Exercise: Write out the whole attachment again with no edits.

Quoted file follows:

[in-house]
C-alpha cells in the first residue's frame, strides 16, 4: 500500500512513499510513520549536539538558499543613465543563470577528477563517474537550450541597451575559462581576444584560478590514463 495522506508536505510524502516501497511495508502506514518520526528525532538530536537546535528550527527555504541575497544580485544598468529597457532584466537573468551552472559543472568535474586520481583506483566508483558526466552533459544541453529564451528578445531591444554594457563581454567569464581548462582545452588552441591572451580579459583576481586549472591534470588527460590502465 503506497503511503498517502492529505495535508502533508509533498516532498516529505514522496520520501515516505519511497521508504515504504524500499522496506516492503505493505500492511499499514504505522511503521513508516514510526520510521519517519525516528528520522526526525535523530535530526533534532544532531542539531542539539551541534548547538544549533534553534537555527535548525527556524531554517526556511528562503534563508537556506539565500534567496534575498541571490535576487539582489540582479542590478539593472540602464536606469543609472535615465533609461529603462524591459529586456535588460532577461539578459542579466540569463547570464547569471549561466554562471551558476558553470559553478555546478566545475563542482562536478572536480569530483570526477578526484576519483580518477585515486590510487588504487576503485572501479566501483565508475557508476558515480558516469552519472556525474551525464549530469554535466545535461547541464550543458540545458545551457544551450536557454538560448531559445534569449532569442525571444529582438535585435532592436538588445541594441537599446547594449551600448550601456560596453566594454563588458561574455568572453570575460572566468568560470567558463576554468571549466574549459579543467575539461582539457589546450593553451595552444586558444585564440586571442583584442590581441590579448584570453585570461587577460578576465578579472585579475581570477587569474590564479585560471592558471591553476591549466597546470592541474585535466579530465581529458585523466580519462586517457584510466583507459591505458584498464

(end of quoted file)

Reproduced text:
[in-house]
C-alpha cells in the first residue's frame, strides 16, 4: 500500500512513499510513520549536539538558499543613465543563470577528477563517474537550450541597451575559462581576444584560478590514463 495522506508536505510524502516501497511495508502506514518520526528525532538530536537546535528550527527555504541575497544580485544598468529597457532584466537573468551552472559543472568535474586520481583506483566508483558526466552533459544541453529564451528578445531591444554594457563581454567569464581548462582545452588552441591572451580579459583576481586549472591534470588527460590502465 503506497503511503498517502492529505495535508502533508509533498516532498516529505514522496520520501515516505519511497521508504515504504524500499522496506516492503505493505500492511499499514504505522511503521513508516514510526520510521519517519525516528528520522526526525535523530535530526533534532544532531542539531542539539551541534548547538544549533534553534537555527535548525527556524531554517526556511528562503534563508537556506539565500534567496534575498541571490535576487539582489540582479542590478539593472540602464536606469543609472535615465533609461529603462524591459529586456535588460532577461539578459542579466540569463547570464547569471549561466554562471551558476558553470559553478555546478566545475563542482562536478572536480569530483570526477578526484576519483580518477585515486590510487588504487576503485572501479566501483565508475557508476558515480558516469552519472556525474551525464549530469554535466545535461547541464550543458540545458545551457544551450536557454538560448531559445534569449532569442525571444529582438535585435532592436538588445541594441537599446547594449551600448550601456560596453566594454563588458561574455568572453570575460572566468568560470567558463576554468571549466574549459579543467575539461582539457589546450593553451595552444586558444585564440586571442583584442590581441590579448584570453585570461587577460578576465578579472585579475581570477587569474590564479585560471592558471591553476591549466597546470592541474585535466579530465581529458585523466580519462586517457584510466583507459591505458584498464